Turkey: NATO's Neo-Ottoman Spearhead in the Middle East
Turkey already has troops in Syria and has threatened military action to protect the site they guard.
A 1921 agreement between Ottoman Turkey and France (the Treaty of Ankara), the latter at the time the colonial administrator of Syria, guaranteed Turkey the right to station military personnel at the mausoleum of Suleyman Shah (Suleyman Åah), the grandfather of the founder of the Ottoman Empire, Osman I (Osman Bey).
Turkey considers the area adjacent to the tomb to be its, and not Syria's, sovereign territory and late last month reinforced its 15-troop contingent there.
Prime Minister Recep Tayyip Erdogan stated the following in an interview televised on August 5: "The tomb of Suleyman Åah and the land surrounding it is our territory. We cannot ignore any unfavorable act against that monument, as it would be an attack on our territory, as well as an attack on NATO land. Everyone knows his duty, and will continue to do what is necessary." The gravesite of a Seljuk sultan who was reputed to have drowned in the Euphrates River while on a campaign of conquest is now proclaimed a NATO outpost in Syria.
If confirmation was required that a neo-Ottoman Turkey is determined to reassert the influence and authority in Mesopotamia it gained 700 years before and lost a century ago and, moreover, that it was doing so as part of a campaign by self-christened global NATO to expand into the Arab world, the Turkish head of state's threat to militarily intervene in Syria with the support of its 27 NATO allies should provide it.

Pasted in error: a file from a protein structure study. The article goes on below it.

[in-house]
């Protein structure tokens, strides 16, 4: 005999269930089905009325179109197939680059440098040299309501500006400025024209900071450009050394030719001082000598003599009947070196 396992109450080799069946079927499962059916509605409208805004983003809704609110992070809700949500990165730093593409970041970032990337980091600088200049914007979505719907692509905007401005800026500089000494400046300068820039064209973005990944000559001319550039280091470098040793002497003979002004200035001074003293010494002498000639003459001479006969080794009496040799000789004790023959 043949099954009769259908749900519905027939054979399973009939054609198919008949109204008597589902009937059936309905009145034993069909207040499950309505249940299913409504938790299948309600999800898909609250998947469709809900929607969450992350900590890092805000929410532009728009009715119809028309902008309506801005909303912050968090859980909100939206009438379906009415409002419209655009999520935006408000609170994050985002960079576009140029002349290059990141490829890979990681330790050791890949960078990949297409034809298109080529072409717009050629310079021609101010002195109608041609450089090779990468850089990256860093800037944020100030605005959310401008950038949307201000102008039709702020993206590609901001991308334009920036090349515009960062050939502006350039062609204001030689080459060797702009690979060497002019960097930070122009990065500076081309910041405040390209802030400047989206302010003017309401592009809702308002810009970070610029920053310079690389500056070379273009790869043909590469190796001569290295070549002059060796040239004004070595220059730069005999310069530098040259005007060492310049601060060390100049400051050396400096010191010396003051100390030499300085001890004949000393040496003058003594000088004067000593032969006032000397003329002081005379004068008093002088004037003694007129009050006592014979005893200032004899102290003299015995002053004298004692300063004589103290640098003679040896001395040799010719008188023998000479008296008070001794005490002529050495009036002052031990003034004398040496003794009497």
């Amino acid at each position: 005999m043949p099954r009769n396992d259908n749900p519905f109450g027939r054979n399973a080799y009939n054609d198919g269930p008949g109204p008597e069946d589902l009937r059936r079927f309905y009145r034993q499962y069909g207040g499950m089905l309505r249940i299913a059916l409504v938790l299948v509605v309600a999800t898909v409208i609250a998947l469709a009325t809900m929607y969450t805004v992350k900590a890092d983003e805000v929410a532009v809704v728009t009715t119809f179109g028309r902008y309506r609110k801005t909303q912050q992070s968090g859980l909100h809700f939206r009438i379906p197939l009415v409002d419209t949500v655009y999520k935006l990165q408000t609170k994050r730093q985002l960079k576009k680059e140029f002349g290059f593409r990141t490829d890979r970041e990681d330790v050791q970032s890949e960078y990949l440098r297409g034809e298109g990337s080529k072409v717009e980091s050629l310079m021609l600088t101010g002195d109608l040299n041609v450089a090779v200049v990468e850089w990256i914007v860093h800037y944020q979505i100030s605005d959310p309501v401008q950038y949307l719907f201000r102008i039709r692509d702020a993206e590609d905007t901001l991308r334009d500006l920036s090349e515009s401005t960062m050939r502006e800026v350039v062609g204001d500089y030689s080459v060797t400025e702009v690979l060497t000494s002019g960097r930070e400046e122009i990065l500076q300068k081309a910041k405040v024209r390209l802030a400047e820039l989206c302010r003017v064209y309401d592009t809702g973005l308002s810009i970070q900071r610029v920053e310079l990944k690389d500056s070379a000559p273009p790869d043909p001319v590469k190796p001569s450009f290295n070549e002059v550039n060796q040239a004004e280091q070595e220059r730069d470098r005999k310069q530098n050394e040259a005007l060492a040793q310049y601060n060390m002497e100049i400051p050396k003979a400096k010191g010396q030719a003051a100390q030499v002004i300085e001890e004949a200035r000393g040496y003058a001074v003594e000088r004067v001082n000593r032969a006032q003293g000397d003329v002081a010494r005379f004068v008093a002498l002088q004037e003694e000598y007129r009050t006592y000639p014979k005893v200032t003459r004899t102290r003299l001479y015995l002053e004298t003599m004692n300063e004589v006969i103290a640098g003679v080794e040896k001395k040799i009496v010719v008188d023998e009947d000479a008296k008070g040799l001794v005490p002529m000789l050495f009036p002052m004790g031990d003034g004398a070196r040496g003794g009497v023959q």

Especially as the above complements and reinforces the roles of the U.S. and NATO in providing military assistance to Ankara in its current war of attrition against the Kurdistan Workers' Party (PKK) in Turkey and Iraq, with Syria soon to follow as last week Turkey deployed troops, tanks, other armored vehicles and missile batteries to within two kilometers of the Syrian border for war games. Last week a retired Turkish official compared the current anti-Kurdish offensive to the Sri Lankan military's final onslaught against the Liberation Tigers of Tamil Eelam (LTTE) three years ago, ending the 25-year-long war against the latter with its complete annihilation.
U.S. Defense Secretary Leon Panetta's trip to Colombia in April was designed to achieve the same result in the 48-year joint Colombian-U.S. counterinsurgency war against the Revolutionary Armed Forces of Colombia (FARC).
In the current era of international lawlessness, only NATO states and American clients like Colombia and Israel are permitted to conduct military strikes and incursions into other nations and to wage wars of extermination against opponents.
In the same interview cited above, Turkey's Erdogan asserted the right to continue launching military strikes against Kurdish targets in neighboring countries, stating, "It should be known that as long as the region remains a source of threat[s] for Turkey we will continue staging operations wherever it is needed."
Turkish Interior Minister Idris Naim Sahin recently claimed that his nation's armed forces had killed 130 suspected PKK members and supporters in Hakkari province, which borders Iran and Iraq.
Specifically in respect to military attacks inside Syria, Erdogan stated: "One cannot rule that out. We have three brigades along the border currently conducting maneuvers there. And we cannot remain patient in the face of a mistake that can be made there."